Although Target has sold merchandise for LGBTQ customers, employees and allies for the past decade without incident, having faced a boycott in 2016 over transgender bathroom issues, I’m surprised leadership and the brand team weren’t better prepared for potential backlash. Pulling Pride merchandise and promotional materials back from store windows after harassment and threats from conservative activist groups, the brand now faces repercussions from LGBTQ+ advocates calling them out for “rainbow capitalism” and “pinkwashing.”
Allyship is about staying the course
For The North Face, Walmart and Kohl’s, allyship with the LGBQT+ community has been about standing firm in the face of backlash. For many more quiet companies, allyship is about ensuring their brand has a reputation for inclusivity and belongingness with employees. And that customers, investors and other stakeholders associate that operating principle with their standard logo for 12 months/year. And after going back and forth, the Los Angeles Dodgers have concluded that allyship includes re-extending an invitation to a drag group after earlier disinviting them from the team’s Pride Night at Dodger Stadium.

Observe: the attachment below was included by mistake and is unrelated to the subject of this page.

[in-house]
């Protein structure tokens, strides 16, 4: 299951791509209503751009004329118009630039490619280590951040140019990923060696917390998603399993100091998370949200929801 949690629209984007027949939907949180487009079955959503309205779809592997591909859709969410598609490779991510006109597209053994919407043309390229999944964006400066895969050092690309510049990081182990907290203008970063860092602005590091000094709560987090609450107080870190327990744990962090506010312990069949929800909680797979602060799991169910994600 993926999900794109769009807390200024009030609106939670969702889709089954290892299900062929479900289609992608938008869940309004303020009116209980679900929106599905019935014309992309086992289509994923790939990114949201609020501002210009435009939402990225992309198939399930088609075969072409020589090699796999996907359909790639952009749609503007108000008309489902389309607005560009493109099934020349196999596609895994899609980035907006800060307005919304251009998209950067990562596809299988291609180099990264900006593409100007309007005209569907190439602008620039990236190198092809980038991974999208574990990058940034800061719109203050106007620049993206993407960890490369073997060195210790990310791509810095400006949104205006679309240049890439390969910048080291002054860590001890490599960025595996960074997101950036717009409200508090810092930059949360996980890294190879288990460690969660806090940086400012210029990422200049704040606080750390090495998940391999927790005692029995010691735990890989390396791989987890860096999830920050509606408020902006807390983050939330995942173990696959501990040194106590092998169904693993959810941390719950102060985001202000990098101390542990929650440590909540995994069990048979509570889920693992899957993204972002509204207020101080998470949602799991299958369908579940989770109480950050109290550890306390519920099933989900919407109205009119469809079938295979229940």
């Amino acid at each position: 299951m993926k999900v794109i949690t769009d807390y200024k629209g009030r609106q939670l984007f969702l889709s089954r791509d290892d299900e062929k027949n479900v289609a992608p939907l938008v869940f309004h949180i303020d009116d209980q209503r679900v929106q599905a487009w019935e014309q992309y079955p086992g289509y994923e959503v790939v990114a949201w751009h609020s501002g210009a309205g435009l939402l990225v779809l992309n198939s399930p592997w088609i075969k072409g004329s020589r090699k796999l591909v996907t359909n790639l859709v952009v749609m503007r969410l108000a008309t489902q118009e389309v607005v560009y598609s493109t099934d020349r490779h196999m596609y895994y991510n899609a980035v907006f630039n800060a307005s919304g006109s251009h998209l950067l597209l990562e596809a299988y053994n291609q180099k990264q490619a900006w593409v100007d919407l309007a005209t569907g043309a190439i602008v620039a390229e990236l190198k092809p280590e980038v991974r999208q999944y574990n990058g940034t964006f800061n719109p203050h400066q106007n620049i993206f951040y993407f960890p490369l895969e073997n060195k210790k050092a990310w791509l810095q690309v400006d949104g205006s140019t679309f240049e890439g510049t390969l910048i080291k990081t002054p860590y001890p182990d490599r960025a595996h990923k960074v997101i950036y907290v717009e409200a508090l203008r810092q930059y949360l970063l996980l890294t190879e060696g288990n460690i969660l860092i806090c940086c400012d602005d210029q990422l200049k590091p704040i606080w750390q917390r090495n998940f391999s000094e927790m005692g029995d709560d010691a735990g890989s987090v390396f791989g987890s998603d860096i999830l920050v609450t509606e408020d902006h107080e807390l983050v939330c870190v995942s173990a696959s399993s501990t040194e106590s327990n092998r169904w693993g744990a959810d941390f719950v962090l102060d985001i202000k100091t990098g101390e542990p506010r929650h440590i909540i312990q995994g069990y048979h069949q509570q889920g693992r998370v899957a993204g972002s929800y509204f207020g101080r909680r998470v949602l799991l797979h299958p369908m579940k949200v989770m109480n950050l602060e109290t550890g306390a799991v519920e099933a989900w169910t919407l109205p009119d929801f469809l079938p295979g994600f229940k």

Perhaps most importantly, for the LGBQT+ community, Pride and allyship is about a 24/7, 365-day commitment and visible show of support. While sporting a rainbow logo and a one-month effort to reach out to the community worked in 2015, it no longer does and often is perceived as tokenistic and pandering to the community – by those in and those outside of this circle.
Even conservative darlings are at risk
As Pride month continues so, too, will political backlash against support of the LGBQT+ and other marginalized communities. Indeed, many believe that brands like Bud Light and Target that have reversed course are empowering it.
Consider how a right-wing activist has now called for a boycott of Chick-fil-A, a brand well-known for its religious principles and whose foundation has donated to anti-LGBTQ+ organizations. In a tweet, the activist stated that Chick-fil-A had just hired a VP of Diversity, Equity and Inclusion…. Even though the VP of DEI has been in his position since 2021 according to LinkedIn.
Regardless of positioning, the risk of being attacked for taking a stand is heightened for all brands.